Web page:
Region Collision Check

Independend of an interactive region's state (static vs. dynamic), the collision system of SI utilizes that region's pre-computed binary mask for the actual collision test which result is crucial for triggering an action or not. Applying this naively, the test whether a pixel is within a shape or not is a lookup with O(1). Figure 2 illustrates this.

Figure 02: Checking collision with a single region

In order to reduce the number of pixel coordinates to test, in most cases only the pixels which form the contour of a shape are used to check whether it collides with another. Applied to a SI context, all present regions can be checked for collison simultaneously via a ray cast (green line) which is basically an orthogonal vector to all binary mask image plains running through all of the masks. Every intersection of the vector and the masks which yields a 1 is a confirmed collision with that particular mask and for 0 there is no collision with that mask. Figure 3 demonstrates this.

Figure 03: Checking collision with all regions

In most cases, regions only need to be tested once whether they collide or not which is sufficiently done by the aforementioned method. However there is a case, where a region is completely engulfed by another region. This may potentially lead to not registering the collision, due to checking if one of the bigger region's contour's points is set to 1 in the mask of the smaller, engulfed region which never is the case. Therefore, further checking is required. Naively, the SI collision checking system can test all regions with all remaining regions, creating some redundancy but also the necessary detail. Actually, SI omits all known collisions for the alternative testing run.

Therefore, the SI collision checking system determines collision relationships fast and handles the sequence of effects according to the regions' z value or in other words from top to bottom.

Within a SI context, two or more interactive regions can be linked via their attributes insofar they have the necessary capability for that. For example, interactive region A is linked to region B via their positions. Then, changing the value of the position attribute of B immediatly causes this change in region A as well and A is also moved according to B's position delta. Therefore, both regions kept their original distance to each other, however they are found at a different position in the SI context.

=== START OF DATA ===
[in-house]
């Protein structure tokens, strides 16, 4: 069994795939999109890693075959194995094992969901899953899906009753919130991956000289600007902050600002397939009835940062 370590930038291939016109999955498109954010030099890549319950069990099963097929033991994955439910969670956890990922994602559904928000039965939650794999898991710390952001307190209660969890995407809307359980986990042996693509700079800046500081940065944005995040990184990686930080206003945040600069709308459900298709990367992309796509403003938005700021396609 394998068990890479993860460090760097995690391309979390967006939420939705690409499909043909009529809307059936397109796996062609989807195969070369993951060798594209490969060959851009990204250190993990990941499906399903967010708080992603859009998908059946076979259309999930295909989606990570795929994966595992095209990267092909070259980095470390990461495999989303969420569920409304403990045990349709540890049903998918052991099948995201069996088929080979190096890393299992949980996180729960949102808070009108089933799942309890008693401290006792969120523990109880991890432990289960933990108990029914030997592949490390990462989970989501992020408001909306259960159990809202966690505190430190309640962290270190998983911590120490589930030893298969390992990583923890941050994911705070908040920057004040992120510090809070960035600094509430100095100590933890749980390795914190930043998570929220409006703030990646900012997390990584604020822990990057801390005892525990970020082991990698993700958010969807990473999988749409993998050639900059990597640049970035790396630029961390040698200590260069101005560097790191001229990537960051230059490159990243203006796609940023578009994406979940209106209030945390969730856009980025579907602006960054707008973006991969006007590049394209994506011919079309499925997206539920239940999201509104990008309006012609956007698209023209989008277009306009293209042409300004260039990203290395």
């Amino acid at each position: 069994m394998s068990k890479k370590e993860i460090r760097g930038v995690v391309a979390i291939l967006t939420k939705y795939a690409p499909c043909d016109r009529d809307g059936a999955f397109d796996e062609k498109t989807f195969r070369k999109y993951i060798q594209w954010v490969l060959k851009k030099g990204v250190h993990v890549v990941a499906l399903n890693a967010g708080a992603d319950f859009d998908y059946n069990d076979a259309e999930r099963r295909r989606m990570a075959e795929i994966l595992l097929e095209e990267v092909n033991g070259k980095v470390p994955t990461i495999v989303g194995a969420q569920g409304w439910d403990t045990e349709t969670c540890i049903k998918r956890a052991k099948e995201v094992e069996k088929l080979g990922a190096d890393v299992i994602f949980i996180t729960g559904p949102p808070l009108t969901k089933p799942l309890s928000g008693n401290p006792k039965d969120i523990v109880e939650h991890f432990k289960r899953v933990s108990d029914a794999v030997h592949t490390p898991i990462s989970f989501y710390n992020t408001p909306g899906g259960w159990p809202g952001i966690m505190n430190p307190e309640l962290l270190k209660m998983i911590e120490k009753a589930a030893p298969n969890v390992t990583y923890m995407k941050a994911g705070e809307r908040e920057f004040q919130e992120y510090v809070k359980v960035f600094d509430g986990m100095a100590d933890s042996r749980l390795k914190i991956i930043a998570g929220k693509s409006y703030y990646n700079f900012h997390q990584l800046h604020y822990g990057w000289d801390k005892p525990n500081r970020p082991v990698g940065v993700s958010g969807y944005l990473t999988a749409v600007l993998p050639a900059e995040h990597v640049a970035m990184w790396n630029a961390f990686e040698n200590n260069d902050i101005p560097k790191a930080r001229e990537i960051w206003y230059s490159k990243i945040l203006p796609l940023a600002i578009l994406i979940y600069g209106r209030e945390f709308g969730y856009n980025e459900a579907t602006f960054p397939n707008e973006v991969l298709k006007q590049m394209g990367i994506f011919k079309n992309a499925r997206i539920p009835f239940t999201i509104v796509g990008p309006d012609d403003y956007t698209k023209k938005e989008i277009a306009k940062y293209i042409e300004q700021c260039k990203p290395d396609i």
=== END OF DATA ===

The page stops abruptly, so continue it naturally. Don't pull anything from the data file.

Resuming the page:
The linking of regions mechanic enables further dynamic use of interactive regions within a SI context. Returning to the example of the previous section, linking regions via the positional attribute enables user to mass move interactive regions by referencing all but one regions' position in another region. Additionally, the linking mechanic directly enables the use of physical artifacts in a SI context. For example, once a tangible is tracked by SI, its detected contour is this artifact's interactive region. However, such contour-based interactive regions often are blank and effectless regions requiring setting of a effect. Here, it is possible to transfer attributes from another region to the artifact's interactive region. Therefore, the physical artifact can assume the role of a rubber, by having a Deletion-Effect transferred to its interactive region.

As seen in the previous blog post: LINK

An attribute is a property of an interactive region which can be linked to attributes of other interactive regions if capable either by *referencing* or *transferring*.


Additionally, effects are a special type of attribute, due to them being unique for each class of interactive region unlike position or scale attributes, which are present in every interactive region.

Generally, each region can be linked to every other present region based on region attributes and corresponding region linking capabilities. An easy example for that is linking two regions in terms of their position attribute as shown in the previous sections. Moving one region in a direction immediately causes the linked region to be relatively (positional delta) moved in that direction as well. However, only regions sharing the capability to be linked via the 'position' property actually show this behaviour when linked and moved. Generally, this is the case for all kinds of possible linking capabilities and between regions.

In silang (a link to the silang blogpost will follow soon) linking is expressed as follows: